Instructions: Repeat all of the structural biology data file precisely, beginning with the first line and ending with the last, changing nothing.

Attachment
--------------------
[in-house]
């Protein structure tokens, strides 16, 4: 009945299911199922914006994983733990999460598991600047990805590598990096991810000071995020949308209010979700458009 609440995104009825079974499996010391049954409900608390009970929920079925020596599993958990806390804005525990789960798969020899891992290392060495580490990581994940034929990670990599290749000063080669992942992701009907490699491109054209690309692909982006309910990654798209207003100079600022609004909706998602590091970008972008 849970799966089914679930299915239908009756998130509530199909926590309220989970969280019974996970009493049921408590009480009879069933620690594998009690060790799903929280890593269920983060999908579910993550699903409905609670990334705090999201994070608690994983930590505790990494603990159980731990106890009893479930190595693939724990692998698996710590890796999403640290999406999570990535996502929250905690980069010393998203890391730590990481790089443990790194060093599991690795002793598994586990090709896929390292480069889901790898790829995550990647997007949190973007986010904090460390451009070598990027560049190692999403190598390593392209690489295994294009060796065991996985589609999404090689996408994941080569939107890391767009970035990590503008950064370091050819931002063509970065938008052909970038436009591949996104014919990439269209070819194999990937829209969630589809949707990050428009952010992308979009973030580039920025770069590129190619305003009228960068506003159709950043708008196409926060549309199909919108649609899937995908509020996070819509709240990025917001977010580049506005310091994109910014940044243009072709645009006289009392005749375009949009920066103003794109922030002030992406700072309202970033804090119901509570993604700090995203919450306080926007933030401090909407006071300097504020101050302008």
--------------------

[in-house]
């Protein structure tokens, strides 16, 4: 009945299911199922914006994983733990999460598991600047990805590598990096991810000071995020949308209010979700458009 609440995104009825079974499996010391049954409900608390009970929920079925020596599993958990806390804005525990789960798969020899891992290392060495580490990581994940034929990670990599290749000063080669992942992701009907490699491109054209690309692909982006309910990654798209207003100079600022609004909706998602590091970008972008 849970799966089914679930299915239908009756998130509530199909926590309220989970969280019974996970009493049921408590009480009879069933620690594998009690060790799903929280890593269920983060999908579910993550699903409905609670990334705090999201994070608690994983930590505790990494603990159980731990106890009893479930190595693939724990692998698996710590890796999403640290999406999570990535996502929250905690980069010393998203890391730590990481790089443990790194060093599991690795002793598994586990090709896929390292480069889901790898790829995550990647997007949190973007986010904090460390451009070598990027560049190692999403190598390593392209690489295994294009060796065991996985589609999404090689996408994941080569939107890391767009970035990590503008950064370091050819931002063509970065938008052909970038436009591949996104014919990439269209070819194999990937829209969630589809949707990050428009952010992308979009973030580039920025770069590129190619305003009228960068506003159709950043708008196409926060549309199909919108649609899937995908509020996070819509709240990025917001977010580049506005310091994109910014940044243009072709645009006289009392005749375009949009920066103003794109922030002030992406700072309202970033804090119901509570993604700090995203919450306080926007933030401090909407006071300097504020101050302008």